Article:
Managing Associate K.C. Smith, CFP®, and Senior Associate Jarrett McKenzie, CFP®, CWS®, build off of last week’s discussion reviewing the difference in fees between the broker-dealer and Registered Investment Adviser business models. They cover the services provided and how you can compare the two when shopping for a financial services solution.
The markets kicked off a week of new record highs, trading into record territory for a third straight session. Despite the rally in stocks, West Texas Intermediate crude dipped 1.7% to settle at $52.93 a barrel. Record-breaking moves continued Tuesday as the Dow Jones Industrial average moved up on a variety of economic news. Federal Reserve comments may have impacted trading moves, as Federal Reserve Chairwoman Janet Yellen restated plans for gradual rate hikes but noted that potential uncertainties such as changes in U.S. policy and productivity levels could influence the pace during her policy testimony before the Senate Banking Committee. The S&P 500 posted its longest winning streak since 2013, after data pointed toward continuing growth in the U.S. economy. The Dow, S&P 500 and NASDAQ all closed at records again, extending a rally that has accelerated in February. Analysts believe gains in inflation, retail sales, and comments by the Fed, helped bolster confidence in the U.S. expansion. The markets closed mixed on Thursday when the Dow traded to a fresh record level while the S&P 500 and NASDAQ ended the session fractionally lower, possibly as a result of economic news. Housing starts declined in January, dipping 2.6% to an annual rate of 1.25 million versus expectations of 1.22 million; however, starts were up 10.5% from a year ago. Furthermore, the Department of Labor data showed new jobless claims increased by 5,000 to 239,000 while continuing claims slipped by 3,000 to 2.076 million in the first week of February. Indices ended trading at fresh record highs on Friday. Stocks gained on a variety of economic news, including a tick up in crude oil prices. West Texas Intermediate crude settled at $53.40 a barrel.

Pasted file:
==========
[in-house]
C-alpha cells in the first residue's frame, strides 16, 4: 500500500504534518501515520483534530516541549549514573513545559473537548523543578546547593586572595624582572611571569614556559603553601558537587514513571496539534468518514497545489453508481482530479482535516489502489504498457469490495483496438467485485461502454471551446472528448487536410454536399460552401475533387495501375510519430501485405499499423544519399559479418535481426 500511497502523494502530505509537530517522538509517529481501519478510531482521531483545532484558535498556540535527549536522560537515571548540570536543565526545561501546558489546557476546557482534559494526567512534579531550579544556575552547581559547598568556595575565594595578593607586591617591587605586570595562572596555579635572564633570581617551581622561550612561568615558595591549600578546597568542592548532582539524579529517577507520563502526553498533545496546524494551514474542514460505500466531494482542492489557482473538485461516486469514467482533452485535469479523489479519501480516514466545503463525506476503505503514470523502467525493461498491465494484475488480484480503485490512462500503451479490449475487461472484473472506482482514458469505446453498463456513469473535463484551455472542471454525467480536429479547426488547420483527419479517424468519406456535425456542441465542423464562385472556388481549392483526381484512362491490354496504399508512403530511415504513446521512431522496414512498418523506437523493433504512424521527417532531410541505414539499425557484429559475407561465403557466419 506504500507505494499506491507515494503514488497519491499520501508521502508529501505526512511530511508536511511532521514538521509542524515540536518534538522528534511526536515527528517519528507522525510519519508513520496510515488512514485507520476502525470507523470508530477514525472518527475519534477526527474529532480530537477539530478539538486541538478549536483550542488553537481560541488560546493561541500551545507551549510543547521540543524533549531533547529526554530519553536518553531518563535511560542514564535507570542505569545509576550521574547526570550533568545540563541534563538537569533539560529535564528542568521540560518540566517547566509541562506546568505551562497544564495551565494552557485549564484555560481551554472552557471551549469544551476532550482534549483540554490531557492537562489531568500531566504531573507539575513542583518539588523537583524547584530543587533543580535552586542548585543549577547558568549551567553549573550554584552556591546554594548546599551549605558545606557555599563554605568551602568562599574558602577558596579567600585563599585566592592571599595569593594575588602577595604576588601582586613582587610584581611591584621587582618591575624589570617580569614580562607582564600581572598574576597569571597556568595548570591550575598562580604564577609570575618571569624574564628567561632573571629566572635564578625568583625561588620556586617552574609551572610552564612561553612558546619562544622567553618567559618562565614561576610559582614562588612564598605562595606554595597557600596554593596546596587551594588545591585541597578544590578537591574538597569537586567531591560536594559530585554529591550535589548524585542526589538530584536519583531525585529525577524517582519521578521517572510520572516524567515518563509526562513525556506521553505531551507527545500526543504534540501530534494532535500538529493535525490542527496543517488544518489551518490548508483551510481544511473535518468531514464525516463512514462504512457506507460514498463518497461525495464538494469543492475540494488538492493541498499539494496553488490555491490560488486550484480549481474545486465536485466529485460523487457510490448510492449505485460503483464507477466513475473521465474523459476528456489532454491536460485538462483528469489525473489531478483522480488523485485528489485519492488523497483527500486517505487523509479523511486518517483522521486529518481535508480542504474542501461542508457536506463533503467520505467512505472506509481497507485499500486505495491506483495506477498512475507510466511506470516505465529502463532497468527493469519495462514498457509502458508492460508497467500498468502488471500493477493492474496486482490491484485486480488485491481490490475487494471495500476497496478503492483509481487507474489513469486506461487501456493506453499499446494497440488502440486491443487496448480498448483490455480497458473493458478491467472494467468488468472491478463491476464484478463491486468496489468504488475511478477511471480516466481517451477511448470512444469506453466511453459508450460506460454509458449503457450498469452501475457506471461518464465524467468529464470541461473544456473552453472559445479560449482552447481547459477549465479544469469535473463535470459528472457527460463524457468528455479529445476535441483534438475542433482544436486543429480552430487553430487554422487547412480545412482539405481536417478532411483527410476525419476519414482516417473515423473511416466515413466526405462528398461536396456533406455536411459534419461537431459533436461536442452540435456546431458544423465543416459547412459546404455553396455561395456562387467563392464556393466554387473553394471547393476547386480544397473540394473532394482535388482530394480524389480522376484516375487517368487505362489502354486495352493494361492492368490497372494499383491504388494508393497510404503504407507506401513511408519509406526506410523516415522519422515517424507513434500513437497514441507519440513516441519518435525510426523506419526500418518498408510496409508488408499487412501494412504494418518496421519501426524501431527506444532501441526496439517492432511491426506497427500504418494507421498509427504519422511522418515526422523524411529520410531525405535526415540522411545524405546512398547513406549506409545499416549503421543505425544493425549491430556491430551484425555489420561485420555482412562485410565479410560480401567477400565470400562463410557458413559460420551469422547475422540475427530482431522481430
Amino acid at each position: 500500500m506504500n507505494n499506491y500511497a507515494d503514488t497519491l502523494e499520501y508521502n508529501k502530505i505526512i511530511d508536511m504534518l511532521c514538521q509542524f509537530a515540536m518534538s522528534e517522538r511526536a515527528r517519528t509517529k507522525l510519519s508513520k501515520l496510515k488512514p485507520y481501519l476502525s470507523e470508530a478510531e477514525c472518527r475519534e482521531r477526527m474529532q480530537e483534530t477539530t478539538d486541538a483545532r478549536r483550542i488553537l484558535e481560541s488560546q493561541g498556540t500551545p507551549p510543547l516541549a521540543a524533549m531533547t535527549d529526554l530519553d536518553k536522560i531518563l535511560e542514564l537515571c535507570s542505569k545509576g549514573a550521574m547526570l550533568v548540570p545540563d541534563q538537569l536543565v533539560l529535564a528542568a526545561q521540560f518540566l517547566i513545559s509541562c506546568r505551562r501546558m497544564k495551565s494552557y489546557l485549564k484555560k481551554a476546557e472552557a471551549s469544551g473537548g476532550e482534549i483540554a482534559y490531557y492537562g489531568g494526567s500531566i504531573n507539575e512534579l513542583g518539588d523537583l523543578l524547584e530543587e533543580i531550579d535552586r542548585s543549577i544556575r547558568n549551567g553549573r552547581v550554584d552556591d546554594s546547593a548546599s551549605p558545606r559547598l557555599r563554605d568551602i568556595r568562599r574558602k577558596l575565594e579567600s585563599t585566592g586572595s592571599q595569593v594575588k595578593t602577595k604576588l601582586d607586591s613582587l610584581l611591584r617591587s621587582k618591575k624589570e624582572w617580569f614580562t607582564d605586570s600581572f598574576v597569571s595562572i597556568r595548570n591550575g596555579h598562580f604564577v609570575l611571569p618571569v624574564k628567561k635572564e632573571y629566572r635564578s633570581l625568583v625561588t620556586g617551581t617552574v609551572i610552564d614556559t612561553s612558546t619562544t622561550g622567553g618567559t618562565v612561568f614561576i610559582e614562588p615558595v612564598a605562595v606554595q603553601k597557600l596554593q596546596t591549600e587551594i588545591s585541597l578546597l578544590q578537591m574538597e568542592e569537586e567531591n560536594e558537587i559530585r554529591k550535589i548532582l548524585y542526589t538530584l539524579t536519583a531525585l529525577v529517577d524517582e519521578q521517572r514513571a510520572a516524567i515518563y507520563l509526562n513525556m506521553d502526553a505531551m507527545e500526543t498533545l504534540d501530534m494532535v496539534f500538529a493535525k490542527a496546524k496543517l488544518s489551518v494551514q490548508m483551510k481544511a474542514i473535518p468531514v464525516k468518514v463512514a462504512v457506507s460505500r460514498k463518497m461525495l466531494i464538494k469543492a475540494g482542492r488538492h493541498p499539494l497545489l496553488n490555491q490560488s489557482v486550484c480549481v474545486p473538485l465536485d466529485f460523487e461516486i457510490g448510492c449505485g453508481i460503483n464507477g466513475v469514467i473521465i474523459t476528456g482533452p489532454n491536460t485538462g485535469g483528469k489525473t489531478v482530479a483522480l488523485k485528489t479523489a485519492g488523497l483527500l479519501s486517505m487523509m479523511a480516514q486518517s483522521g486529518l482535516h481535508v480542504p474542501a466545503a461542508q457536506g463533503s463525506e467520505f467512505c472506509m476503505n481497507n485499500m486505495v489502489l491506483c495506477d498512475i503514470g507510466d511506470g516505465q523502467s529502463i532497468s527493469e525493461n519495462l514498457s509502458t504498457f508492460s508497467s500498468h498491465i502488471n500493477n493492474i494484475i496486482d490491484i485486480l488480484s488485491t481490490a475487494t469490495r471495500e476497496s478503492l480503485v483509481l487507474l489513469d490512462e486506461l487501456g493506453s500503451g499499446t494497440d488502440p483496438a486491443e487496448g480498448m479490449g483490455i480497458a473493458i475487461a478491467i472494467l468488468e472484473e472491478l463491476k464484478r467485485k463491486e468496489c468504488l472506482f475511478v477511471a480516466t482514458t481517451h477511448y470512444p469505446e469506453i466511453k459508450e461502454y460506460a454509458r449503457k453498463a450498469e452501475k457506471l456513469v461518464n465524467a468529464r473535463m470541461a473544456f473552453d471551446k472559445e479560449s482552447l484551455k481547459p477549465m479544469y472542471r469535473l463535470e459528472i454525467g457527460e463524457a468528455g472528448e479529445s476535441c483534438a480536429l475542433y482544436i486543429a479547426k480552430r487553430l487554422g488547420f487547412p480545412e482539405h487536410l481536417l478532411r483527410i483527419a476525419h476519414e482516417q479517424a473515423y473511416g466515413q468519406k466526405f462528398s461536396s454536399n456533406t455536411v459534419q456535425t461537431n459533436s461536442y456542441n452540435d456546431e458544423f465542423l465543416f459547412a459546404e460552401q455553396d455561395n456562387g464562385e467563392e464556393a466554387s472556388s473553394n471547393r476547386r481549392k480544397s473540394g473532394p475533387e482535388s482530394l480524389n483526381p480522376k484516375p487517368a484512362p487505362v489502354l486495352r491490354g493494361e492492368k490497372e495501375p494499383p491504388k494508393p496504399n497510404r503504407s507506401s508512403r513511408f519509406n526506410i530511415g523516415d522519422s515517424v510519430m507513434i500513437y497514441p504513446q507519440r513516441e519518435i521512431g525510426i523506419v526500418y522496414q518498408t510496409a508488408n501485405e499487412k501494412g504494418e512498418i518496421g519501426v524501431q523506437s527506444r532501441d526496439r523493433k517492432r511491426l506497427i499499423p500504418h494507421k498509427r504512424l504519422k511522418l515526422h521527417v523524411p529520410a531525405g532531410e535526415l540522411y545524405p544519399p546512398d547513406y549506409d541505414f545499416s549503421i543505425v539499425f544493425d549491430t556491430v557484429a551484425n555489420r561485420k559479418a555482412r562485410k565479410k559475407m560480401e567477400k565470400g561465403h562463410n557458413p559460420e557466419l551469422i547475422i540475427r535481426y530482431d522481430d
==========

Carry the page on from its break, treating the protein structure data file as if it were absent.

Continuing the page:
The “Money Talks” hosts address listeners’ questions on supplemental insurer AFLAC, why the fees you pay when investing in exchange-traded funds are acceptable and cardboard and paper company, Packing Corp of America.
This week on “Money Talks,” Troy Harmon, CFA, CVA, is joined by Managing Associate K.C. Smith, CFP®, and Senior Associate Jarrett McKenzie, CFP®, CWS®, to discuss the week’s market movements, the ISM Non-Manufacturing Index, international trade and wholesale trade. K.C. and Jarrett bring to the table a conversation on whether investors should really want to beat the market. They discuss risk exposure, long-term strategies and passive vs. active investing. The hosts also address a listener’s question on health spending accounts and whether opening one would be a good idea if you’re covered by a high-deductible insurance plan. The experts also provide their opinions on some of Vanguard’s health care funds and if investors should seek actively or passively managed funds.
Managing Associate K.C. Smith, CFP® and Senior Associate Jarrett McKenzie, CFP®, CWS®, bring to the table a conversation on whether investors should really want to beat the market. They discuss risk exposure, long-term strategies and passive vs. active investing.